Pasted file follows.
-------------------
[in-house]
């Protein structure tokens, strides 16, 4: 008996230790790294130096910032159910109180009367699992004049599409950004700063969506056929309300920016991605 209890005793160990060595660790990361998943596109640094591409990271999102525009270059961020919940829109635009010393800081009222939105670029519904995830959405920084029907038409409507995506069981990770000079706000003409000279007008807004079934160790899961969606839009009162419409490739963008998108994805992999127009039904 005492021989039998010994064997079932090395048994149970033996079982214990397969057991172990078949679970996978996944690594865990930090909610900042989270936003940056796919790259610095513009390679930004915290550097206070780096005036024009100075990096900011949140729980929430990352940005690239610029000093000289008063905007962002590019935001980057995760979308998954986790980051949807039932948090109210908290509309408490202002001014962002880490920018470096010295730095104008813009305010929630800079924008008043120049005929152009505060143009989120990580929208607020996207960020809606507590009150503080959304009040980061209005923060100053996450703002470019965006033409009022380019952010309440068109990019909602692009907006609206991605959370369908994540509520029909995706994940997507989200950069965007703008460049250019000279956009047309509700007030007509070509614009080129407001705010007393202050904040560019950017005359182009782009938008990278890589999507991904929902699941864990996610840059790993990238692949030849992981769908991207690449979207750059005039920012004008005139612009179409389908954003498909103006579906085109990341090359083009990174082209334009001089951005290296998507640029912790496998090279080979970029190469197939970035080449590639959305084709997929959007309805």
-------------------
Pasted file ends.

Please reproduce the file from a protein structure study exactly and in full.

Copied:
[in-house]
């Protein structure tokens, strides 16, 4: 008996230790790294130096910032159910109180009367699992004049599409950004700063969506056929309300920016991605 209890005793160990060595660790990361998943596109640094591409990271999102525009270059961020919940829109635009010393800081009222939105670029519904995830959405920084029907038409409507995506069981990770000079706000003409000279007008807004079934160790899961969606839009009162419409490739963008998108994805992999127009039904 005492021989039998010994064997079932090395048994149970033996079982214990397969057991172990078949679970996978996944690594865990930090909610900042989270936003940056796919790259610095513009390679930004915290550097206070780096005036024009100075990096900011949140729980929430990352940005690239610029000093000289008063905007962002590019935001980057995760979308998954986790980051949807039932948090109210908290509309408490202002001014962002880490920018470096010295730095104008813009305010929630800079924008008043120049005929152009505060143009989120990580929208607020996207960020809606507590009150503080959304009040980061209005923060100053996450703002470019965006033409009022380019952010309440068109990019909602692009907006609206991605959370369908994540509520029909995706994940997507989200950069965007703008460049250019000279956009047309509700007030007509070509614009080129407001705010007393202050904040560019950017005359182009782009938008990278890589999507991904929902699941864990996610840059790993990238692949030849992981769908991207690449979207750059005039920012004008005139612009179409389908954003498909103006579906085109990341090359083009990174082209334009001089951005290296998507640029912790496998090279080979970029190469197939970035080449590639959305084709997929959007309805």